The permanent labor certification process (also referred to as PERM) allows an employer to hire a foreign national to work permanently in the United States. Prior to filing a PERM application for a foreign worker with the U.S. Department of Labor (DOL), U.S. employers must conduct a cumbersome recruitment process to first attempt to hire a U.S. worker. The PERM application is filed via an online form that must list, among other things, the recruitment steps undertaken and the minimum requirements for the position.
In Matter of DNP America, the Board of Alien Labor Certification Appeals (BALCA), which is responsible for reviewing PERM denials, addressed a situation in which the layout of the PERM form caused the employer to appear incompliant with the regulations, resulting in a denial. The employer correctly answered a question in one of the form’s fields that it was not requiring experience in the job offered. It instead answered in another field that it would accept experience in an alternate occupation. The form does not contain a field allowing the employer to indicate that it “requires” experience in an alternate occupation – only a field requesting if the employer would “accept” such experience. DOL denied the case arguing that the employer listed requirements higher than what was listed on the form, because the advertisement contained an experience requirement. The employer requested review by BALCA, arguing that it did not require experience specifically in the job offered, which is why it instead checked the box that it would accept experience in a similar, alternate occupation.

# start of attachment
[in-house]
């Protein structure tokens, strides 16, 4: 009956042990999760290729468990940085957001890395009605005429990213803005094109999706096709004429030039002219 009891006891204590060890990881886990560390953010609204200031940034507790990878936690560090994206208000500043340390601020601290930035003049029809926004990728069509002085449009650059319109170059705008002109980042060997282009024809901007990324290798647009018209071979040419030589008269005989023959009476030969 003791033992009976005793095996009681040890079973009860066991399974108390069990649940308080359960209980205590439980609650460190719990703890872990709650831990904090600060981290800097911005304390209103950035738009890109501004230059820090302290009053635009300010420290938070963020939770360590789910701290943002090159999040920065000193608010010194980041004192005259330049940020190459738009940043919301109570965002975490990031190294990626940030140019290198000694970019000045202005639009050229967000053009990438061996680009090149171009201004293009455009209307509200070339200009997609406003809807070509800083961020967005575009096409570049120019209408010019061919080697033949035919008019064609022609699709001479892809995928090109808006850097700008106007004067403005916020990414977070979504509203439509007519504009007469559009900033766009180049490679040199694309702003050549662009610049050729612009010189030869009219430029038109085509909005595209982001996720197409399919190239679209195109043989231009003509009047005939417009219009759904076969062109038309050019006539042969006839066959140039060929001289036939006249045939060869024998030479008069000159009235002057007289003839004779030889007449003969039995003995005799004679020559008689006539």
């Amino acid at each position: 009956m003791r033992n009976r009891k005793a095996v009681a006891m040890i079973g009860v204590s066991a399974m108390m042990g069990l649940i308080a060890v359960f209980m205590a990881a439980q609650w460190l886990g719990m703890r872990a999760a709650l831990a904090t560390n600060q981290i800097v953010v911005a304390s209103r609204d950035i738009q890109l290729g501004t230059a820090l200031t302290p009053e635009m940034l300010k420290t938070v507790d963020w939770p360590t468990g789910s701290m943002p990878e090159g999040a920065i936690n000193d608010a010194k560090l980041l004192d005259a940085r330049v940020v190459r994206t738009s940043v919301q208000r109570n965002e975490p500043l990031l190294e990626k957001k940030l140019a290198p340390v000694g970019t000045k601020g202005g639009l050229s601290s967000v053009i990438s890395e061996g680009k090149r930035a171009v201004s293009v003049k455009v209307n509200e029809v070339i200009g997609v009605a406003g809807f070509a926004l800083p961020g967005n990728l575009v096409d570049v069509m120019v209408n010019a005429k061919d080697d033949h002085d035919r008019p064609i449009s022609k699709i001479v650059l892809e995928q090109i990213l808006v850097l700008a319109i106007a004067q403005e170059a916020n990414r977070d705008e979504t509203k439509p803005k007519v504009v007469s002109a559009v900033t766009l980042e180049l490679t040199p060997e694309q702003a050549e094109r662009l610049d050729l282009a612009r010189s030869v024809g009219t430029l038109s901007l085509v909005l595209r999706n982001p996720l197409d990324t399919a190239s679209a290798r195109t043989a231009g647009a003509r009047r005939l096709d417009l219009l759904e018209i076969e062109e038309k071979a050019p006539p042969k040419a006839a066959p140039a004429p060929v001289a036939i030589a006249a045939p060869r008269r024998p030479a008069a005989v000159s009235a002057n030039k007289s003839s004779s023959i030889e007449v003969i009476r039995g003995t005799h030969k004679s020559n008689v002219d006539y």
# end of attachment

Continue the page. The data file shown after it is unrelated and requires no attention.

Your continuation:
BALCA reversed the denial, reasoning that the deficient format of the form, which can give the appearance that an employer was not in compliance with the regulations, is not a sufficient basis for a denial. BALCA found that the format of the form in DNP America and DOL’s broad interpretation of the question posed in the field regarding experience in the job offered is largely responsible for the denial. Accordingly, BALCA ordered the DOL to grant the Labor Certification.
This case is different from the situation we discussed in a previous blog post, involving a typo on the PERM Form. In that post, we discussed a BALCA case holding that an avoidable typo by the employer is a sufficient reason for a PERM denial, unlike an error caused by the form’s deficient format. Therefore, if an employer has faced a PERM denial based on an error, it is important to evaluate the cause of the error. If it can be argued that the error was triggered by an issue with the form’s layout, then it may be worth requesting reconsideration or review by BALCA instead of refilling the case.
PERM is an exacting process in which employers bear the burden of proof. Failure to follow the PERM requirements closely may lead to denial, even after successful recruitment efforts have been completed. Therefore, we do not recommend proceeding with a PERM case without the benefit of experienced counsel.